We think that people generate the most agglomeration benefits for a city when they travel at peak times, to get to and from work, meetings, and social events. Our tool shows us that, at the times when people need to travel in order to generate these benefits, buses are extremely slow. And since buses are by far the largest mode of public transport in Birmingham, this is likely to have significantly higher impact there than in Lyon; in the latter, the largest mode of public transport is the metro, which delivers reliable journey times no matter the time of day.

Our hypothesis is that Birmingham’s reliance on buses makes its effective population much smaller than its real population. This reduces its productivity by sacrificing agglomeration benefits. For the past six months, using our Real Journey Time tool, we’ve worked with The Productivity Insights Network to quantify that.

At peak times, Birmingham is a small city

The technique is quite simple. We pick 30 minutes as the travel time by bus that marks the boundary of the Birmingham agglomeration. This doesn’t include walking at either end of a journey, or waiting time, so this figure may well mean a 50 minute total journey.

We then use our real journey time to examine how far from central Birmingham that allowed journey time would let a person live.

For example, by examining six months of journeys on the buses, we calculate that, at off-peak times a person five miles from Birmingham in West Bromwich is part of the Birmingham agglomeration. At peak times, this is no longer the case and the outer boundary of the Birmingham agglomeration is reduced in size to just 3.5 miles away in Smethwick.

Making use of our data on trams, we can also imagine a Birmingham where major bus routes are replaced by trams and enjoy fast and reliable journey durations, even at peak times. The agglomeration then includes people as far away as Bilston, 9 miles away.

By repeating this process for bus route into Birmingham from every direction, we create a boundary of the effective size of Birmingham at different times of the day. By summing the population living within each boundary, we calculate the real size of Birmingham under three conditions: by bus at peak time, by bus at off-peak time, and in an imaginary future where all buses travelled as quickly and reliably as trams (simulated tram).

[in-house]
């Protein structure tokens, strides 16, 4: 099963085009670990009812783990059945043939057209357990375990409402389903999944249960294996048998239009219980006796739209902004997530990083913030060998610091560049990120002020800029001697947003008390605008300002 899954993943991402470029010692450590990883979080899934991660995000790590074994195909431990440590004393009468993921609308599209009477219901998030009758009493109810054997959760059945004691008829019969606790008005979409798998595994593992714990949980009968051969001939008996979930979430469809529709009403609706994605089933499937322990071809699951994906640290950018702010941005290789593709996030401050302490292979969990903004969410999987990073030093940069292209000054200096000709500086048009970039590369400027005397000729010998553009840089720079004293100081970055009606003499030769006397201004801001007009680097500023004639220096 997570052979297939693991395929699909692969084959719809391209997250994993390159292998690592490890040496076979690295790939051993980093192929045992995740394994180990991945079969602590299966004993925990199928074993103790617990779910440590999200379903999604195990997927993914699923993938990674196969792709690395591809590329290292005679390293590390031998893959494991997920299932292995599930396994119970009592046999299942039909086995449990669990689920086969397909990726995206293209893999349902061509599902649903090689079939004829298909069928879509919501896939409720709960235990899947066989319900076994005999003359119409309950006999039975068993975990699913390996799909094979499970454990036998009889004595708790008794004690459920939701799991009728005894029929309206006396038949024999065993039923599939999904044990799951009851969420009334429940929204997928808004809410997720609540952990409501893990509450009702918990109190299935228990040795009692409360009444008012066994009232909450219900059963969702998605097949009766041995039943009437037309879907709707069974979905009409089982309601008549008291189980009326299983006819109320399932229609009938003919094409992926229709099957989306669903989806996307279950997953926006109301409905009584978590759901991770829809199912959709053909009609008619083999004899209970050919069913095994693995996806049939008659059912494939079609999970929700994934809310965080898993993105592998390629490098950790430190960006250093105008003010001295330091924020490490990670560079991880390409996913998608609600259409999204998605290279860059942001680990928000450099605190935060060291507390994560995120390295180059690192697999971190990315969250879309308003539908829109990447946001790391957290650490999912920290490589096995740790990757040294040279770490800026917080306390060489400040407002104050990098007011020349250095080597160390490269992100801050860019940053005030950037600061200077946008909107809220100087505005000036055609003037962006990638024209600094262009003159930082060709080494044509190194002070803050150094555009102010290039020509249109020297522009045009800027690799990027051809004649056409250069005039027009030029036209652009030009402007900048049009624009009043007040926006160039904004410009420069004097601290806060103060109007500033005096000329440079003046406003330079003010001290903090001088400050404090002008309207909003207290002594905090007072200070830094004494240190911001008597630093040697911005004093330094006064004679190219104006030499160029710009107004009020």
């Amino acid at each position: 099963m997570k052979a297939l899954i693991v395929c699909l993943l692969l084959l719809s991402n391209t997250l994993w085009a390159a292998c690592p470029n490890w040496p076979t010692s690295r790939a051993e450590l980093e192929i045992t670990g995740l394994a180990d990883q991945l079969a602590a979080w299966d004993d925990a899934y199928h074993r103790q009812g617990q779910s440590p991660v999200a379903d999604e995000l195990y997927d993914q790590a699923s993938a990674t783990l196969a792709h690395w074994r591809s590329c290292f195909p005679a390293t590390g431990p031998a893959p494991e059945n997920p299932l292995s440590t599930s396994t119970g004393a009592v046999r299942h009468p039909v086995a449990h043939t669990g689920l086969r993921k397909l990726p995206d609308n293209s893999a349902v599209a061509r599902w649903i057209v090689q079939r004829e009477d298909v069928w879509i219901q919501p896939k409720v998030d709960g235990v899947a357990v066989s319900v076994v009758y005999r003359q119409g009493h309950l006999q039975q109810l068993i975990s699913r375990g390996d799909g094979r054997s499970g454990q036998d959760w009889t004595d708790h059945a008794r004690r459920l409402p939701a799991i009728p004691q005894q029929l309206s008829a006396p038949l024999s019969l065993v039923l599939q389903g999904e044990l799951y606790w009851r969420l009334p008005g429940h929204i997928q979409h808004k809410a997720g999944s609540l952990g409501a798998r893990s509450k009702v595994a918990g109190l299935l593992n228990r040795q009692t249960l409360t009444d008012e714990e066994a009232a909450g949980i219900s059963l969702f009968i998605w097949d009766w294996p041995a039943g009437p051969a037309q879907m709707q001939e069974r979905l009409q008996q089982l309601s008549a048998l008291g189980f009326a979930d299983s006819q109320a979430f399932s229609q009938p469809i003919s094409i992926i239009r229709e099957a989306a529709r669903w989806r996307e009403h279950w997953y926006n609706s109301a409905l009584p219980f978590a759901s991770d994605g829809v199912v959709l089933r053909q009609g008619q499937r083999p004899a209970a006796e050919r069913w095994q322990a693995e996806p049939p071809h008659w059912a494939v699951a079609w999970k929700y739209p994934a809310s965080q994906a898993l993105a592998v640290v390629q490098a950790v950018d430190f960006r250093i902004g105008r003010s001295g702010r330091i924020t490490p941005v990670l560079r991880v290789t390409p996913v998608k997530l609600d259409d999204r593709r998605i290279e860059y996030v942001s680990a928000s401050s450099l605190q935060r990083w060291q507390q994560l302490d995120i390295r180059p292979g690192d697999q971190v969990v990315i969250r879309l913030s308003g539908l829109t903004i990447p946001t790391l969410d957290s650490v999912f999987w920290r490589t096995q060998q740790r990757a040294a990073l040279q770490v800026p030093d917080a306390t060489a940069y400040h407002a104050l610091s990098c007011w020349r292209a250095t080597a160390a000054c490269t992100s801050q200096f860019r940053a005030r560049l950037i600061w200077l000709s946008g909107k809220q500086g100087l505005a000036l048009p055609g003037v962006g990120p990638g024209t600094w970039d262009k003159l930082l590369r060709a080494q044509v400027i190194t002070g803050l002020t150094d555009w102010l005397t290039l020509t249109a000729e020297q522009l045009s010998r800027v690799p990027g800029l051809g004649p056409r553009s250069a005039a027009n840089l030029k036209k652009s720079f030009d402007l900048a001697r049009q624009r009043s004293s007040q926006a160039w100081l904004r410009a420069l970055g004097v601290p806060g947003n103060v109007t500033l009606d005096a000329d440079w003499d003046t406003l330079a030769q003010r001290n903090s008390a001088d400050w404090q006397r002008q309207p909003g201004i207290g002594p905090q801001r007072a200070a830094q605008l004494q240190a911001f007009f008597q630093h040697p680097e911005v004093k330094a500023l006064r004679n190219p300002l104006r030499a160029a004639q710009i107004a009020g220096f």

At this point you might see why we picked 30 minutes as our travel time. Allowing 30 minutes of travel time using fixed infrastructure such as a tram gives Birmingham a population of about 1.7 million people, which is very close to its population as defined by the OECD of about 1.9 million.

But at peak time Birmingham’s effective population is just 0.9m – less than half the population that the OECD use.

Birmingham’s effective size might explain most of its productivity gap

This is where things get very interesting. If we consider that Birmingham has a population of 1.9m, and we assume that agglomeration benefits should work in the UK to the same extent that they work in France, Birmingham has a 33 per cent productivity shortfall. This underperformance of the UK’s large cities is part of the productivity puzzle that UK economists have been desperately trying to solve.

But once you understand that Birmingham’s real size is much smaller, below 1m people, the productivity shortfall reduces to just 9 per cent and is no longer significant.

Click to expand.

Our hypothesis is that, by relying on buses that get caught in congestion at peak times for public transport, Birmingham sacrifices significant size and thus agglomeration benefits to cities like Lyon, which rely on trams and metros. This is based on our calculations that a whole-city tramway system for Birmingham would deliver an effective size roughly equal to the OECD-defined population.